"Between two fires, we probably had 50 to 60 homes that are in danger the whole time those two were going," Blackburn said.
Firefighters finally got the upper hand, with the help of National Guard helicopters dumping 600 gallons of water at a time.
"They can spot those fires where they're at a lot easier for us, and they can drop that water in there where they can get the main load of the heat off of us so we can get the ground crews closer to it," Blackburn said.
When ground crews need help, they have to request it from the state emergency operations center. Local incident commanders like Chris Blackburn are then put in touch with state forestry leaders who determine what resources are needed, whether it's bulldozers or aerial support.
"We've got quite a bit of maintenance ahead of us to bring them back up," he said.
The forestry service, Oklahoma's lead agency for wildfires, makes the final decision on where the helicopters go. Then it's coordinated between the operations center and the Guard.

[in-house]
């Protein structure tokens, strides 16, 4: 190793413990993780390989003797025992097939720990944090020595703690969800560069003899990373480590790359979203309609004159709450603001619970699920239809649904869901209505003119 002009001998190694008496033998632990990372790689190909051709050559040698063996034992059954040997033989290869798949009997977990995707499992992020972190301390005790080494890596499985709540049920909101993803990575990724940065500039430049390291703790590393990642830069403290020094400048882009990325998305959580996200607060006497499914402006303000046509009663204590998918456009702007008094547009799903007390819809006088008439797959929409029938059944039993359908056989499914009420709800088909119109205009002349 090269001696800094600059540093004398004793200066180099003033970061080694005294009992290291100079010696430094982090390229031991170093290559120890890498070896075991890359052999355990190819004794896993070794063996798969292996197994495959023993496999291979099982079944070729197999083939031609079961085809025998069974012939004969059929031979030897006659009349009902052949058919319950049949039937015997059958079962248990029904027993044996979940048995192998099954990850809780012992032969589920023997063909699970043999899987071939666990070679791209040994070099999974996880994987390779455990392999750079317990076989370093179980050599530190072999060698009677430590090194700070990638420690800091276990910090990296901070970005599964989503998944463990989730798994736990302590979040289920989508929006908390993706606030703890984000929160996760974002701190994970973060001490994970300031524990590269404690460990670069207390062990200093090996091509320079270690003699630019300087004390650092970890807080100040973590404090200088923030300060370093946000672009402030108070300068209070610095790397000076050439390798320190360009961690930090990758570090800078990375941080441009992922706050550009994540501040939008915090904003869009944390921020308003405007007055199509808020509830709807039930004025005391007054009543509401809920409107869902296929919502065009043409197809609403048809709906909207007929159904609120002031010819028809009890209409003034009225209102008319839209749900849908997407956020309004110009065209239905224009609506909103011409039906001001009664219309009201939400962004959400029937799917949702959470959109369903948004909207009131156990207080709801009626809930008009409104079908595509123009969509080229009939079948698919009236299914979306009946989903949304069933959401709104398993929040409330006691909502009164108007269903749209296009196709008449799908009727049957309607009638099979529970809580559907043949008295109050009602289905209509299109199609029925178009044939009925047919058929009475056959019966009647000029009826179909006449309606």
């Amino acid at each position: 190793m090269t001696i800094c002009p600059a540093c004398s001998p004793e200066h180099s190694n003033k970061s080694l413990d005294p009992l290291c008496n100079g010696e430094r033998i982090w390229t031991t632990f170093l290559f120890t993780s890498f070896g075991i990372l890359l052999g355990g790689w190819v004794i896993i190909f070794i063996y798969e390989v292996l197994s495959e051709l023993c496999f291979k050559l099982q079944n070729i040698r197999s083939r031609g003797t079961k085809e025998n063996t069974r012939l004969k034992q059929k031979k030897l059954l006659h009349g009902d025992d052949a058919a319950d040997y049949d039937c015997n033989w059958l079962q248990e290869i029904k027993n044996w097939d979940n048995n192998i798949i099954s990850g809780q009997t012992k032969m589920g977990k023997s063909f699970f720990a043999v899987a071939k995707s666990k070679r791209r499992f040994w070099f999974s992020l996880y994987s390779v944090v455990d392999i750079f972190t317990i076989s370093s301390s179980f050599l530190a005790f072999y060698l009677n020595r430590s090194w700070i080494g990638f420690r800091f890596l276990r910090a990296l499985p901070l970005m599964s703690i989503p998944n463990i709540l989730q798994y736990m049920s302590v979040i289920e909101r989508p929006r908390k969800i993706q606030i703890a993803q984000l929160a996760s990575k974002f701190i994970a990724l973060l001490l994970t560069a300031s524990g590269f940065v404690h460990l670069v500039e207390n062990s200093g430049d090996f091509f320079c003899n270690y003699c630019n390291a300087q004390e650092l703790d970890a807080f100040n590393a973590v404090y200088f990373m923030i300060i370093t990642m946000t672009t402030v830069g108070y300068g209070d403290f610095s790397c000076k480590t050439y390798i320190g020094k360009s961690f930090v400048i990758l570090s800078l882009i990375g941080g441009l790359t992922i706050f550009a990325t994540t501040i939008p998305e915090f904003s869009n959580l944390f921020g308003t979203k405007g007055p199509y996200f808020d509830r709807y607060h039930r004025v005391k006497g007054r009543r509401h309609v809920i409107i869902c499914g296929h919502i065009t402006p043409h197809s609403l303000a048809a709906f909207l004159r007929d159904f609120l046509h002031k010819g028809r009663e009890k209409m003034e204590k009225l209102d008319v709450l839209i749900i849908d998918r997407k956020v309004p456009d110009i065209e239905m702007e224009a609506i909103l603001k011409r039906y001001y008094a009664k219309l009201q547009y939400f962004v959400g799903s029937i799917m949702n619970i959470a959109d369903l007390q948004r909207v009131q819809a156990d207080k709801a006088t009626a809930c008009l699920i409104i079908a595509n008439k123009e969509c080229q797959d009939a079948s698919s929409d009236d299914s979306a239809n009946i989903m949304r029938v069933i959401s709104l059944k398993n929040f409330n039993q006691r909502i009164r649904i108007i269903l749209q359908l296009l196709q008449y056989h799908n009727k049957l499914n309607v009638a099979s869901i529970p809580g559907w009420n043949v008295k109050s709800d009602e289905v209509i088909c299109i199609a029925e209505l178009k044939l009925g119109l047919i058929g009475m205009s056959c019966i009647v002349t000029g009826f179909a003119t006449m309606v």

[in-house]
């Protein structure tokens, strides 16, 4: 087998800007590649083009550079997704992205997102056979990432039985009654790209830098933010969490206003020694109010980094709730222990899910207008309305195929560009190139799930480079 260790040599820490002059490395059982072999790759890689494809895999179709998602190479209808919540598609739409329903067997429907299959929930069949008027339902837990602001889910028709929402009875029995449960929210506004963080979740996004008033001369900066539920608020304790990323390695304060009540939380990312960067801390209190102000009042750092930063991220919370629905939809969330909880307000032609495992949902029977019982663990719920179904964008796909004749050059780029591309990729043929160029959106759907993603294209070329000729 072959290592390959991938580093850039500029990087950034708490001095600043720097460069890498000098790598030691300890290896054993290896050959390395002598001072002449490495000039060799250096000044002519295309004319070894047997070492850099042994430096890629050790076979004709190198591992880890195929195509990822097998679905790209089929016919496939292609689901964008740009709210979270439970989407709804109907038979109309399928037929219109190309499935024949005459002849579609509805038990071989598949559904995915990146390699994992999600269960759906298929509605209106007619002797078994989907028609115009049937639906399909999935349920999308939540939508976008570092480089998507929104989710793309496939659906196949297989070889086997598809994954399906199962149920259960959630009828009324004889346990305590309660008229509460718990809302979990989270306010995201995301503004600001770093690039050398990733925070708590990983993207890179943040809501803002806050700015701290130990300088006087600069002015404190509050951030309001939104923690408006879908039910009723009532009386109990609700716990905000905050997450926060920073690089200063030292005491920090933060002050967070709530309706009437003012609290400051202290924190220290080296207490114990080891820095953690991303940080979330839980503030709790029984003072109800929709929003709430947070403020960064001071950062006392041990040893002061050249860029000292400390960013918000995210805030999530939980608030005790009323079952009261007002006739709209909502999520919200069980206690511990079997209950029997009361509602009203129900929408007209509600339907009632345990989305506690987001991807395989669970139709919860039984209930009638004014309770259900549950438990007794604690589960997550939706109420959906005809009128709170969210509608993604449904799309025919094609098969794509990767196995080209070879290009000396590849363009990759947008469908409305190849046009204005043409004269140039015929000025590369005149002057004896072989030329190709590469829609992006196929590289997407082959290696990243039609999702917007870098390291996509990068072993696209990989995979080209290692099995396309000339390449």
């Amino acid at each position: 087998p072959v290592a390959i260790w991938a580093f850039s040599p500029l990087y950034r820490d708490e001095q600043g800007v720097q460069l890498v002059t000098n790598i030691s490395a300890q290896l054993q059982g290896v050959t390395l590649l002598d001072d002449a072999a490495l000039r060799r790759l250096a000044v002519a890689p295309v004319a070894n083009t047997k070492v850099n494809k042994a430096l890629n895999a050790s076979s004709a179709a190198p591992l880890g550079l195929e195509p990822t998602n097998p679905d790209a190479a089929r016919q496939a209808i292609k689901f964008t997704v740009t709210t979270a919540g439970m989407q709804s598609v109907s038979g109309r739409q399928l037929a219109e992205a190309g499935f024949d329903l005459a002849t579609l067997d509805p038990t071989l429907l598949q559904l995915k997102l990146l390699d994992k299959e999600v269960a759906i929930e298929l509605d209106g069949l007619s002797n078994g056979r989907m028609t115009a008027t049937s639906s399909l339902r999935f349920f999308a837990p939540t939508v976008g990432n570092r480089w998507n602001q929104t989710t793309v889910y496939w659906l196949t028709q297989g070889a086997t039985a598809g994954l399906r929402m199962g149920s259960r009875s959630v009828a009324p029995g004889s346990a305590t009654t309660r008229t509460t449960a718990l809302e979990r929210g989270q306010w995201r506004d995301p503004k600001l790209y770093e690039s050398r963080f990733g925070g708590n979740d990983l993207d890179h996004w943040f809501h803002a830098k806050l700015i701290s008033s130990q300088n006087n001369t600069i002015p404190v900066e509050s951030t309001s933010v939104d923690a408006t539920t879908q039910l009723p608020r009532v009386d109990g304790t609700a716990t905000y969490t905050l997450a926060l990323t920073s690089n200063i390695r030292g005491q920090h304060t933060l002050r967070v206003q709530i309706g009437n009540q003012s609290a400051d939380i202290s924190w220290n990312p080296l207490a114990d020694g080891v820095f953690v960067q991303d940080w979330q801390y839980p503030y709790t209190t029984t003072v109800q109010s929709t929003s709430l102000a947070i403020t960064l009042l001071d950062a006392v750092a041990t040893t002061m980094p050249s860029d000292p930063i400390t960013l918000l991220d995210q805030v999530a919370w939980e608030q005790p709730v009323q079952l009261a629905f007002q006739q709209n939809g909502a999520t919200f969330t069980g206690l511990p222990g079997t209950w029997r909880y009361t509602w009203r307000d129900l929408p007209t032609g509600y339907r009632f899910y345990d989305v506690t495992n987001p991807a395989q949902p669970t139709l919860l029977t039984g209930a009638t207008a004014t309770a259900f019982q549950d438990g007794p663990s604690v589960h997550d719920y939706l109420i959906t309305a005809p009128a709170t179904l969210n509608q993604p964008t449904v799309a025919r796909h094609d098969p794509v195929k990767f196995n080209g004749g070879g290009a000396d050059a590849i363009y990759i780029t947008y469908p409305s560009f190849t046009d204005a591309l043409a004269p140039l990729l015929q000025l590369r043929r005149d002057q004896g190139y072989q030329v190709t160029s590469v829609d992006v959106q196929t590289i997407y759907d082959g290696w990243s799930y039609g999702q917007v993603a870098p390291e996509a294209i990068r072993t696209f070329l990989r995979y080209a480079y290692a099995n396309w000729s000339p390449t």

"They start looking again structures in danger, and things like that, compared to a fire that is just burning in the open, they're going to put it toward saving those structures," Blackburn said.
With the Keystone fires, the help from the air, made a big difference, now they hope for help from above in the form of rain.
While they're hoping for the wildfire season comes to end soon, then fundraising season begins for many volunteer departments across Oklahoma.
Keystone, for example, in just the past week has gone through fuel that would normally have lasted them two and a half months. Many volunteer departments all across the state are in the same situation.
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